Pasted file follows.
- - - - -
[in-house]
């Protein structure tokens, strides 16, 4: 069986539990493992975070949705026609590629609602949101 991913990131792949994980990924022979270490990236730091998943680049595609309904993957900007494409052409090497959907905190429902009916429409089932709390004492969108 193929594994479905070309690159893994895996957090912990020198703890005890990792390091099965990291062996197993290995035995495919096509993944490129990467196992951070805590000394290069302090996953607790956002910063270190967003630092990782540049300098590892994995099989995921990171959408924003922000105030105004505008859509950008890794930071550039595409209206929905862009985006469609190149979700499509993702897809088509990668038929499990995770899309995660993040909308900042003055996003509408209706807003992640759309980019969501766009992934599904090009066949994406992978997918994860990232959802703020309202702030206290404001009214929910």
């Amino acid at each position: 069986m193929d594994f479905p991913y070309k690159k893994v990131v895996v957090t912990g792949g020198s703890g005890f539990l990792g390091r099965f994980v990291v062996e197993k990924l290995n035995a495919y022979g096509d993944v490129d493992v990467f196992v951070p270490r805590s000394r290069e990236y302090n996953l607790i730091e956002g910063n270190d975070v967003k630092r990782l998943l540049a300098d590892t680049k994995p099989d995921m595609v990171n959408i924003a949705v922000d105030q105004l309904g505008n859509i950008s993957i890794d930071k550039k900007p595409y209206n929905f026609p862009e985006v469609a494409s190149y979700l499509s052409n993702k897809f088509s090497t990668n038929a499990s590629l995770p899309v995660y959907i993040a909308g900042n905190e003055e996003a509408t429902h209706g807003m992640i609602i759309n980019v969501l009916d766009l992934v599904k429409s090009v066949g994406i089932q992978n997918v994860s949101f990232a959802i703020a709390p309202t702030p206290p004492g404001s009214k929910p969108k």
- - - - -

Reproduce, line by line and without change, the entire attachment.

[in-house]
């Protein structure tokens, strides 16, 4: 069986539990493992975070949705026609590629609602949101 991913990131792949994980990924022979270490990236730091998943680049595609309904993957900007494409052409090497959907905190429902009916429409089932709390004492969108 193929594994479905070309690159893994895996957090912990020198703890005890990792390091099965990291062996197993290995035995495919096509993944490129990467196992951070805590000394290069302090996953607790956002910063270190967003630092990782540049300098590892994995099989995921990171959408924003922000105030105004505008859509950008890794930071550039595409209206929905862009985006469609190149979700499509993702897809088509990668038929499990995770899309995660993040909308900042003055996003509408209706807003992640759309980019969501766009992934599904090009066949994406992978997918994860990232959802703020309202702030206290404001009214929910």
């Amino acid at each position: 069986m193929d594994f479905p991913y070309k690159k893994v990131v895996v957090t912990g792949g020198s703890g005890f539990l990792g390091r099965f994980v990291v062996e197993k990924l290995n035995a495919y022979g096509d993944v490129d493992v990467f196992v951070p270490r805590s000394r290069e990236y302090n996953l607790i730091e956002g910063n270190d975070v967003k630092r990782l998943l540049a300098d590892t680049k994995p099989d995921m595609v990171n959408i924003a949705v922000d105030q105004l309904g505008n859509i950008s993957i890794d930071k550039k900007p595409y209206n929905f026609p862009e985006v469609a494409s190149y979700l499509s052409n993702k897809f088509s090497t990668n038929a499990s590629l995770p899309v995660y959907i993040a909308g900042n905190e003055e996003a509408t429902h209706g807003m992640i609602i759309n980019v969501l009916d766009l992934v599904k429409s090009v066949g994406i089932q992978n997918v994860s949101f990232a959802i703020a709390p309202t702030p206290p004492g404001s009214k929910p969108k």